It will be essential for the commission to exercise subpoena power; that is, the ability to force witnesses to appear and testify before it with the possibility of civil or criminal penalties if they fail to appear or give misleading or false testimony. Without this power it would be very difficult for the commission to assemble the information it needs to issue its report. To invest the commission with these powers would be a somewhat complex legal matter, but not an insurmountable one.
 The White House has forbidden several of its former employees—including former chief of staff Joshua Bolton, former counselor Harriet Miers, and former senior adviser Karl Rove—from testifying before congressional oversight panels. When a court ordered them to appear, the administration sought to appeal the ruling in a transparent, and thus far successful, effort to run out the clock. The administration has also withheld documents, citing exotic theories of privilege. In congressional hearings, White House attorney John Yoo simply refused to answer questions, on the grounds that he had been instructed by the Justice Department not to answer, even though many of the questions concerned matters that Yoo had discussed in two books and dozens of other public forums. The difference between Yoo’s public discussion and his testimony was, of course, that the latter was under oath.
scope of the investigation
The commission’s mandate requires definition and focus. It must also, however, provide the commission with reasonable room to pursue leads that arise in the course of its investigation. The commission’s charge, therefore, should be _to examine the formation and implementation of policy concerning the treatment of detainees in operations (including intelligence operations) undertaken in connection with the Authorization for Use of Military Force Against Terrorists. _Tying the subject matter to a specific piece of legislation will keep the investigation focused on a single controlling authority even as it allows investigators to explore all of the operations in which that authority was used, whether in Iraq or Afghanistan, nearby staging areas, or other sites around the world, including Guantánamo and “black sites” yet to be identified.
 The Authorization for Use of Military Force Against Terrorists, passed into law shortly after the attacks of September 11, 2001, is the statute that has provided general authority for the conduct of military operations in what the administration has came to call the “Global War on Terror.” Since the president’s repeated assumptions of extralegal powers was predicated in Justice Department memoranda on his commander-in-chief authority, that military link should help define the time, the space, and the nature of the conduct that requires investigation.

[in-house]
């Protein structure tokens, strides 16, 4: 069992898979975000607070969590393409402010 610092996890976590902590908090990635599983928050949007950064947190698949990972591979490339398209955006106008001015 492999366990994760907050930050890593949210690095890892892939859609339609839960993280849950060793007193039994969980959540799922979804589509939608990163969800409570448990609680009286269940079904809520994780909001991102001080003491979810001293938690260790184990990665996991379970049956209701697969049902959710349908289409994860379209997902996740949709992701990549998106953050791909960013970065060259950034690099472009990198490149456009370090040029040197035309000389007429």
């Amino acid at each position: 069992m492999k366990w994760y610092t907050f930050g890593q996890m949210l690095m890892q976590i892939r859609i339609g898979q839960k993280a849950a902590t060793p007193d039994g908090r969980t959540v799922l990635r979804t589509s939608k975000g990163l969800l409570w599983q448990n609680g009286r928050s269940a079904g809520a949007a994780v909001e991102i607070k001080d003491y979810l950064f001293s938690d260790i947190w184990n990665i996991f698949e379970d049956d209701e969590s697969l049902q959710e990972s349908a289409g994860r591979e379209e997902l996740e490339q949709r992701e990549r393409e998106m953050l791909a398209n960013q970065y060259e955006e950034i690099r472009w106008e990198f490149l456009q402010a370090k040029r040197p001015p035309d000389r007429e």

Such a mandate would also allow the commission to investigate a variety of non- administration actors, including Congress itself. Republicans have frequently argued that many powerful Democrats, including House Majority Leader Nancy Pelosi and Intelligence Committee Chairman Jay Rockefeller, were fully briefed on the administration’s torture policy and failed to raise objections. Did Congress acquiesce to the administration’s choices? Did it provide legal authority? Republicans may be questioning Democratic involvement simply in order to discourage congressional inquiries. But such questions nonetheless are completely legitimate.
The commission should conduct its work in public to the fullest possible extent. Open hearings will educate the people about the issues under inquiry and also help to build a consensus in resolving those issues. Putting the testimony of victims and witnesses on the record will be a crucial element of that process. It will be a first step toward restoring the dignity and humanity of the victims, and it will also serve to reveal, authenticate, and preserve vital evidence that may be used in later legal proceedings.
Documents, particularly the many classified documents that the administration continues to withhold from Congress and the public, will be at the core of the commission’s work. The president and his advisers, like members of many regimes engaged in legally questionable actions, have placed great emphasis on creating a legal groundwork for their actions. The commissioners would examine these memos, briefs, and other records with the aid of witnesses, but it is essential that the documents themselves also be made permanently available to journalists, scholars, and lawyers. A full fact-finding process is likely to take decades. Public scrutiny can lead to the identification of important details that even the most talented investigators may miss on the first and second pass.
The commission would also be required to prepare an in-depth report. The report should provide a comprehensive narrative, setting out in detail how U.S. torture policy came to be formed and identifying the key actors and the decisions they made.